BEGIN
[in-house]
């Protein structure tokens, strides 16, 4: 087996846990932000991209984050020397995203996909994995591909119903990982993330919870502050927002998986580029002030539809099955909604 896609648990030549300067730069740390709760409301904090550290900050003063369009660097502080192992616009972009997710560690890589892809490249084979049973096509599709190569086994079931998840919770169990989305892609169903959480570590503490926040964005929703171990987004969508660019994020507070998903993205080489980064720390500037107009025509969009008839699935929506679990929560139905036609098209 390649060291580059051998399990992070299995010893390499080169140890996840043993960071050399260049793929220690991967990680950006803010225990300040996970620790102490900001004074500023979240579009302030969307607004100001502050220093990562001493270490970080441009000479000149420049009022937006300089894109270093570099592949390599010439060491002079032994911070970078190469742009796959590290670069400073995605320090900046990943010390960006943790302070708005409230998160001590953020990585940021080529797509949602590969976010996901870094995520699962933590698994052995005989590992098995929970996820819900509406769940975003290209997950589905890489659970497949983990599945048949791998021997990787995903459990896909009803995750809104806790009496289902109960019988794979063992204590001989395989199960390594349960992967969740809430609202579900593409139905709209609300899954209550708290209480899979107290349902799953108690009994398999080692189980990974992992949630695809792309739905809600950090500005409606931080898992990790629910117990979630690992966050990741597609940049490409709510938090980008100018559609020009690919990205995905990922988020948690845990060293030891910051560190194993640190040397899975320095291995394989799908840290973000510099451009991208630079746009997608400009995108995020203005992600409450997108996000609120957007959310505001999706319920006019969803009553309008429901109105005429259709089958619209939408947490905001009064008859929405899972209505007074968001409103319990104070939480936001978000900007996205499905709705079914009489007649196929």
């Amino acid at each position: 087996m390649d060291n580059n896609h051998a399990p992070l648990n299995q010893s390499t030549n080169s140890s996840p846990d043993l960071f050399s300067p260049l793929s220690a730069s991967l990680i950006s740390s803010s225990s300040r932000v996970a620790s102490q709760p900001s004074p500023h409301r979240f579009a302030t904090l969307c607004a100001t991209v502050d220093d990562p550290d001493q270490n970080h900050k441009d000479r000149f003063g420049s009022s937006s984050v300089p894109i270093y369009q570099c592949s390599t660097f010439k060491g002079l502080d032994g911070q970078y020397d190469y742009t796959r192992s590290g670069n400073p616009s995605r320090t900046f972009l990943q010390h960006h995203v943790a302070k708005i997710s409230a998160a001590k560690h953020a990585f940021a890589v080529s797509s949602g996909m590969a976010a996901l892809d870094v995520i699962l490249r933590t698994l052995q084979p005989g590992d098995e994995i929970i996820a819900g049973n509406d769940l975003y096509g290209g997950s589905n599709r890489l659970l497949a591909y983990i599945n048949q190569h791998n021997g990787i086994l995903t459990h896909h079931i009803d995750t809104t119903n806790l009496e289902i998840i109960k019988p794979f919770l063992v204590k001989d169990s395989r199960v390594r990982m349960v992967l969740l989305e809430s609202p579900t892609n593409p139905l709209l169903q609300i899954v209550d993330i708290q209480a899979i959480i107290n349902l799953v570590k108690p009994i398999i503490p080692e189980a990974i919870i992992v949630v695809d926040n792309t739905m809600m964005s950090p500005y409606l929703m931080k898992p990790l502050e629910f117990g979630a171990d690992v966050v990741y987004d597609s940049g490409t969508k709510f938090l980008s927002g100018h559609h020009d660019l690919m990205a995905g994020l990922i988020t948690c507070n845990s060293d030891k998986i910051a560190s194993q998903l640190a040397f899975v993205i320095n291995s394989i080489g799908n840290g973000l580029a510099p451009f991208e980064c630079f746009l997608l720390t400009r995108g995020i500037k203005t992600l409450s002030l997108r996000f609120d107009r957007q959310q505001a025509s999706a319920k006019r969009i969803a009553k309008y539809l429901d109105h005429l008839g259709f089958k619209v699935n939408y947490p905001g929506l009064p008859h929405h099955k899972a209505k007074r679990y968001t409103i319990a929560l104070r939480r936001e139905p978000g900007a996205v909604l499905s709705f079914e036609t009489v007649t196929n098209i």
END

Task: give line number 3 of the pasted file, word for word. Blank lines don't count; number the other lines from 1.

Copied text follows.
């Amino acid at each position: 087996m390649d060291n580059n896609h051998a399990p992070l648990n299995q010893s390499t030549n080169s140890s996840p846990d043993l960071f050399s300067p260049l793929s220690a730069s991967l990680i950006s740390s803010s225990s300040r932000v996970a620790s102490q709760p900001s004074p500023h409301r979240f579009a302030t904090l969307c607004a100001t991209v502050d220093d990562p550290d001493q270490n970080h900050k441009d000479r000149f003063g420049s009022s937006s984050v300089p894109i270093y369009q570099c592949s390599t660097f010439k060491g002079l502080d032994g911070q970078y020397d190469y742009t796959r192992s590290g670069n400073p616009s995605r320090t900046f972009l990943q010390h960006h995203v943790a302070k708005i997710s409230a998160a001590k560690h953020a990585f940021a890589v080529s797509s949602g996909m590969a976010a996901l892809d870094v995520i699962l490249r933590t698994l052995q084979p005989g590992d098995e994995i929970i996820a819900g049973n509406d769940l975003y096509g290209g997950s589905n599709r890489l659970l497949a591909y983990i599945n048949q190569h791998n021997g990787i086994l995903t459990h896909h079931i009803d995750t809104t119903n806790l009496e289902i998840i109960k019988p794979f919770l063992v204590k001989d169990s395989r199960v390594r990982m349960v992967l969740l989305e809430s609202p579900t892609n593409p139905l709209l169903q609300i899954v209550d993330i708290q209480a899979i959480i107290n349902l799953v570590k108690p009994i398999i503490p080692e189980a990974i919870i992992v949630v695809d926040n792309t739905m809600m964005s950090p500005y409606l929703m931080k898992p990790l502050e629910f117990g979630a171990d690992v966050v990741y987004d597609s940049g490409t969508k709510f938090l980008s927002g100018h559609h020009d660019l690919m990205a995905g994020l990922i988020t948690c507070n845990s060293d030891k998986i910051a560190s194993q998903l640190a040397f899975v993205i320095n291995s394989i080489g799908n840290g973000l580029a510099p451009f991208e980064c630079f746009l997608l720390t400009r995108g995020i500037k203005t992600l409450s002030l997108r996000f609120d107009r957007q959310q505001a025509s999706a319920k006019r969009i969803a009553k309008y539809l429901d109105h005429l008839g259709f089958k619209v699935n939408y947490p905001g929506l009064p008859h929405h099955k899972a209505k007074r679990y968001t409103i319990a929560l104070r939480r936001e139905p978000g900007a996205v909604l499905s709705f079914e036609t009489v007649t196929n098209i």